Monday, 15 February 2016

Fun Online Polls: Storm names, advertising and shaving.

The results to last week's poll were as follows:

Which was your favourite storm name so far? (Multiple choices allowed)
Abigail - 3 votes
Barney - 0 votes
Clodagh - 2 votes
Desmond - 0 votes
Eva - 0 votes
Frank - 2 votes
Gertrude fka Jonas - 3 votes
Henry - 0 votes
None. The practice is very silly - 80 votes

Lighten up, people!
I watch a fair amount of telly and hence a fair amount of advertising.

The old rule is that there is no point advertising a completely generic product like potatoes or sugar. People will probably buy them anyway, and if one farmer/producer reminds people how great his potatoes are, at best people will buy more potatoes, but they are just as likely to buy somebody else's. So it is only industry-wide organisations who would pay for it.

At the other extreme are products which are totally unique to the producer, they don't really need to be advertised either. If you need that product, you will buy it from the sole supplier, so Rolls Royce don't need to advertise their cars.

Most advertising seems to be for companies/products in the middle ground - cars, banks, online betting, price comparison sites - these are all much of a muchness, they are generic products but with some market segmentation.

- If you buy Car X, you will need to buy replacement parts for it in future. This overlaps with Indian Bicycle Marketing - cars are marketed as manly cars, girly cars, family cars, hipster cars and middle aged cars.
- If you open an account with Bank X, then you are unlikely to switch accounts for several years;
- If you have opened an online betting account with your "free £10 to play", you are likely to stick with them for while (or at least until you have lost more than your "free £10 to play"); and
- Price comparison sites. If you can get more customers, you get more advertisers, which means more customers etc.

Something else which irks is the amount of advertising for disposable razors. There's Gillette and Wilkinson's, who have been locked in mortal combat since the dawn of time (like Coca Cola and Pepsi Cola) with increasing outlandish claims.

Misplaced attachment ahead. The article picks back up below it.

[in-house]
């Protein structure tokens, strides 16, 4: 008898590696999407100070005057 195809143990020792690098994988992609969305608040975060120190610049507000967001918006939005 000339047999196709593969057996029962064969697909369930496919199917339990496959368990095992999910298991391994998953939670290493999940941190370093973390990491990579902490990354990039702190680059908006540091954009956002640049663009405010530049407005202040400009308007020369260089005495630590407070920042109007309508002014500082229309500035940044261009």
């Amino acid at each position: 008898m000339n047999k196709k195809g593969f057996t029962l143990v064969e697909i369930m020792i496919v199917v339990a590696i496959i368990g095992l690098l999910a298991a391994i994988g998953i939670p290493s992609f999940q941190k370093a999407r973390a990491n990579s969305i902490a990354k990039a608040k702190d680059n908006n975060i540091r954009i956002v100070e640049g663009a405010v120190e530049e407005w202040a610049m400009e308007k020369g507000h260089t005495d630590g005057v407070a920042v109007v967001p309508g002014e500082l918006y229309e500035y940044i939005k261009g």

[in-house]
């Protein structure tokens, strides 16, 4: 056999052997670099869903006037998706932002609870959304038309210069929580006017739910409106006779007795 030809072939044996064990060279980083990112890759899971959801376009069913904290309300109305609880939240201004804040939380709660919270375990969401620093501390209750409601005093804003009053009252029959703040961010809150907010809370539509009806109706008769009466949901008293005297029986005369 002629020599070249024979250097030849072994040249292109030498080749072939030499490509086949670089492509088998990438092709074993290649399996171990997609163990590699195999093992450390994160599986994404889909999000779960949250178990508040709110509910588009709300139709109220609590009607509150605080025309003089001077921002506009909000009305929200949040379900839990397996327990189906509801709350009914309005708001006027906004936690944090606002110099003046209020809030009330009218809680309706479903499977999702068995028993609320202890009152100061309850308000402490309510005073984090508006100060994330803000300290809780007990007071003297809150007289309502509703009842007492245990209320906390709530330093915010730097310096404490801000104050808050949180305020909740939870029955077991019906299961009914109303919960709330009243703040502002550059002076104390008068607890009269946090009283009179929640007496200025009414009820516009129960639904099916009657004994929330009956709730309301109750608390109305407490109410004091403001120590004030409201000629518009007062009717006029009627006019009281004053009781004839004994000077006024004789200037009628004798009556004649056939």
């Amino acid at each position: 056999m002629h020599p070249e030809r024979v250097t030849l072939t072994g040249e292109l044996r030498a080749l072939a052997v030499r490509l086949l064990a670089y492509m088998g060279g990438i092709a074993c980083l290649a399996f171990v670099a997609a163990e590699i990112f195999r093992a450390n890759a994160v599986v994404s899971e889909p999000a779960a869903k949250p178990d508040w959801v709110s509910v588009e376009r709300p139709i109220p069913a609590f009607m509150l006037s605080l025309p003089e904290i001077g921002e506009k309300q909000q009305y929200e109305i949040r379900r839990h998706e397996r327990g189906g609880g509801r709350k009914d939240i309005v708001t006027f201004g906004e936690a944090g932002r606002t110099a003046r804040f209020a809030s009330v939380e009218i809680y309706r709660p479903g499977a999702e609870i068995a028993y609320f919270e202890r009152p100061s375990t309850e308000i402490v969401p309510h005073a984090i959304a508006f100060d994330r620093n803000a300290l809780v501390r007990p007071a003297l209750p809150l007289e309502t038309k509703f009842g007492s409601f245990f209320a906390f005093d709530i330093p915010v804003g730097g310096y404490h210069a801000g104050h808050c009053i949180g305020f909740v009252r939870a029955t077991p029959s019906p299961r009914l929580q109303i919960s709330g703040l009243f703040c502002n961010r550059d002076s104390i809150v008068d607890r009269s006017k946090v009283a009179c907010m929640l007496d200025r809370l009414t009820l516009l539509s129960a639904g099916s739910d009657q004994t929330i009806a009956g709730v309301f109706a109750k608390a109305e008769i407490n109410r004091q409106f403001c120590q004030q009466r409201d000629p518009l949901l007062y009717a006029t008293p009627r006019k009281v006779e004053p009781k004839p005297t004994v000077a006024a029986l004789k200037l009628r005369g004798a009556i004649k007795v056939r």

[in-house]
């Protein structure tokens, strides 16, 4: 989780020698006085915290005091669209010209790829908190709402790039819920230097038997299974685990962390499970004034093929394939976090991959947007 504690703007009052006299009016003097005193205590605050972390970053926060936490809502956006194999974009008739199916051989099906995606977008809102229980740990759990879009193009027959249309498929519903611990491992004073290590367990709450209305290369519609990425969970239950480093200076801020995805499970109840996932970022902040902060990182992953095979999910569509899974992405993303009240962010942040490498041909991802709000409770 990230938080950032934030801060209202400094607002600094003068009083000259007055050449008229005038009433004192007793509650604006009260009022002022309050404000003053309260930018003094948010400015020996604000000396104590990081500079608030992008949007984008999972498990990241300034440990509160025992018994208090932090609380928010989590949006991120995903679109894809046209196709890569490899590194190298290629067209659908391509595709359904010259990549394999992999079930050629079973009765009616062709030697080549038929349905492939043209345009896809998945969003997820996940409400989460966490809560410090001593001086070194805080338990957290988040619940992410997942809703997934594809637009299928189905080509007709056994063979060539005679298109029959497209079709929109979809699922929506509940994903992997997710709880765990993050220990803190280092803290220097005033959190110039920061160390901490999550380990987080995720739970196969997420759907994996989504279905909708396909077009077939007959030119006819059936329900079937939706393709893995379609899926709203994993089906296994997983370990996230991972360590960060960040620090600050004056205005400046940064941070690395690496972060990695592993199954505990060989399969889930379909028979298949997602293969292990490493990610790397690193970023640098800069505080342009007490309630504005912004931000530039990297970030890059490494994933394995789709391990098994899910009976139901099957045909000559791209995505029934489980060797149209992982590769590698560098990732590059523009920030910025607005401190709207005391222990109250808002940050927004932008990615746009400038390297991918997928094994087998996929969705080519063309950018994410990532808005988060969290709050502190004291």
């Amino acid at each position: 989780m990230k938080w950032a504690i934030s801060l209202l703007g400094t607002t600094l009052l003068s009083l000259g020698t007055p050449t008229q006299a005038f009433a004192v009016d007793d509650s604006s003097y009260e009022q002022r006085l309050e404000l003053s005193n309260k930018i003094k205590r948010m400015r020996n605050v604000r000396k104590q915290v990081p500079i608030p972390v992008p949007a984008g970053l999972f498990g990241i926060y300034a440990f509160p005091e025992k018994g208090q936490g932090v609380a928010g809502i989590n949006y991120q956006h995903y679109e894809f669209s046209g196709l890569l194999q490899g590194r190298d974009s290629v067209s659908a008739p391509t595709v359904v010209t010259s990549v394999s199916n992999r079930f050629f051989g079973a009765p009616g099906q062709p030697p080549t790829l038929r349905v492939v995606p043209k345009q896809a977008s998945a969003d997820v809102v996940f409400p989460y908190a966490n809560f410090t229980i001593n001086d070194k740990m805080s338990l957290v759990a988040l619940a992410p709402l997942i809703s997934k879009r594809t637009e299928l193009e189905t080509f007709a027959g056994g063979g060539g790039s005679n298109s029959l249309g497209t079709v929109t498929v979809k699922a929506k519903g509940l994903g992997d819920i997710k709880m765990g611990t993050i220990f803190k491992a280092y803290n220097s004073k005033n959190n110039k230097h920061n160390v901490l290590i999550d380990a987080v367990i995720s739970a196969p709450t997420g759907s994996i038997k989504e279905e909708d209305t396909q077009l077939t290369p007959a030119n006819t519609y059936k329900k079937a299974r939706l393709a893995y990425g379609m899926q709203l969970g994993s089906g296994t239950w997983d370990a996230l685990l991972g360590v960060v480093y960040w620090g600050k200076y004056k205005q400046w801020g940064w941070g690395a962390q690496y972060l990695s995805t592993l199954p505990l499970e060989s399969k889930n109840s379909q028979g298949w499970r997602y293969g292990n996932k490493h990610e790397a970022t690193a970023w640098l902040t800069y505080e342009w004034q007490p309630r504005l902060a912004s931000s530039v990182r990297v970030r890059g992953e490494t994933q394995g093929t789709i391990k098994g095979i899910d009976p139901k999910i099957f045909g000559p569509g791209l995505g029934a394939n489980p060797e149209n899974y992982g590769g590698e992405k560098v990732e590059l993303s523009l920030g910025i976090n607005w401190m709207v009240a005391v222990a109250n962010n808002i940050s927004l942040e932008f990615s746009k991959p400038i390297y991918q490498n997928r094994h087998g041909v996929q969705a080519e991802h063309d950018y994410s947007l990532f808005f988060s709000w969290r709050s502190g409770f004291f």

Since The Onion spoof from 2004, Fuck Everything, We're Doing Five Blades, they really did go to five blades or here. On the other hand, you see relatively little advertising for dry/electric shavers.

I assume it's because people replace them so seldom, but it might be that it's only a very small market share and most people use disposables.

So that's what I need to find out: "Do you use a dry/electric shaver or disposables?"

Vote here or use the widget in the sidebar.

For the record, I tried disposables briefly when I was a teenager, hated it (rash, cuts etc) and have used an electric shaver ever since.


Random said...

Seen this graph Mark.

Obama has been good for Homeownerists! WTF happened!

"Similarly, spending on rent as a percentage of after-tax income – after staying fairly stable around 22% for over a quarter-century through 2012 – soared well above 25% in 2013 before slipping slightly (bottom line)."

"Rent and health care expenses are essentially non discretionary expenditures. Spending more on these items by an extra 5% or so of after-tax incomes puts a serious dent in discretionary spending budgets."

Mosler Economics full post

Mark Wadsworth said...

R, not good, is it?

Sean Vosper said...

Some good LVT stuff from the IEA.
But why, business rates 1st - doesn't it make more sense to do residential 1st?

Sean Vosper said...'s the link...

Mark Wadsworth said...

SV, yes, very good, I linked to it on FB and Twitter.

Pablo said...

Aren't Gillette and Wilkinson the same co.?

Mark Wadsworth said...

P, not that I'm aware.

mombers said...

Pl add this option, just for me:
'I haven't clean shaved since longer before hipsters came along'